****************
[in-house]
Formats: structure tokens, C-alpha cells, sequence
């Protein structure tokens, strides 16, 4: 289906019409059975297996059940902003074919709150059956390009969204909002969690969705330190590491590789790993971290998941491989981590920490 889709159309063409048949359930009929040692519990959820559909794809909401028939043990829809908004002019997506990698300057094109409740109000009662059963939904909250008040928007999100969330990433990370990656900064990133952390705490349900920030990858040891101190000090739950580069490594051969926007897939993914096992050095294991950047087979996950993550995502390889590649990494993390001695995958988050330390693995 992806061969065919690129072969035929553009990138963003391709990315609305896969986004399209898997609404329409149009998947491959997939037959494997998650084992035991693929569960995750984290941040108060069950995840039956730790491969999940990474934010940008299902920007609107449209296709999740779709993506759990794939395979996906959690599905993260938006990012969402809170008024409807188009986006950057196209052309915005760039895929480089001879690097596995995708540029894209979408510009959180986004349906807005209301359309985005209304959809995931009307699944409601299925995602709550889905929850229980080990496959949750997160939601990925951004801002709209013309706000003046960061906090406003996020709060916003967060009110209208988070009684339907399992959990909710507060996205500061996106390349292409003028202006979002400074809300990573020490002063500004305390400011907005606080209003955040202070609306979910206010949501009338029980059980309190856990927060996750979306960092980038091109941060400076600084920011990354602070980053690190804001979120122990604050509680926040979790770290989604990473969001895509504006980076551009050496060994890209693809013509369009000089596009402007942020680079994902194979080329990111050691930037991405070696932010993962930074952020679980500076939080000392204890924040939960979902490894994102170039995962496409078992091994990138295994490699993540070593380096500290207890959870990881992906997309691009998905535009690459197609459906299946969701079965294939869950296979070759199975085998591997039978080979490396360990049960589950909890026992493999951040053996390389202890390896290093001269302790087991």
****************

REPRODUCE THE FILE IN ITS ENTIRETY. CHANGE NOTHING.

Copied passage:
[in-house]
Formats: structure tokens, C-alpha cells, sequence
């Protein structure tokens, strides 16, 4: 289906019409059975297996059940902003074919709150059956390009969204909002969690969705330190590491590789790993971290998941491989981590920490 889709159309063409048949359930009929040692519990959820559909794809909401028939043990829809908004002019997506990698300057094109409740109000009662059963939904909250008040928007999100969330990433990370990656900064990133952390705490349900920030990858040891101190000090739950580069490594051969926007897939993914096992050095294991950047087979996950993550995502390889590649990494993390001695995958988050330390693995 992806061969065919690129072969035929553009990138963003391709990315609305896969986004399209898997609404329409149009998947491959997939037959494997998650084992035991693929569960995750984290941040108060069950995840039956730790491969999940990474934010940008299902920007609107449209296709999740779709993506759990794939395979996906959690599905993260938006990012969402809170008024409807188009986006950057196209052309915005760039895929480089001879690097596995995708540029894209979408510009959180986004349906807005209301359309985005209304959809995931009307699944409601299925995602709550889905929850229980080990496959949750997160939601990925951004801002709209013309706000003046960061906090406003996020709060916003967060009110209208988070009684339907399992959990909710507060996205500061996106390349292409003028202006979002400074809300990573020490002063500004305390400011907005606080209003955040202070609306979910206010949501009338029980059980309190856990927060996750979306960092980038091109941060400076600084920011990354602070980053690190804001979120122990604050509680926040979790770290989604990473969001895509504006980076551009050496060994890209693809013509369009000089596009402007942020680079994902194979080329990111050691930037991405070696932010993962930074952020679980500076939080000392204890924040939960979902490894994102170039995962496409078992091994990138295994490699993540070593380096500290207890959870990881992906997309691009998905535009690459197609459906299946969701079965294939869950296979070759199975085998591997039978080979490396360990049960589950909890026992493999951040053996390389202890390896290093001269302790087991």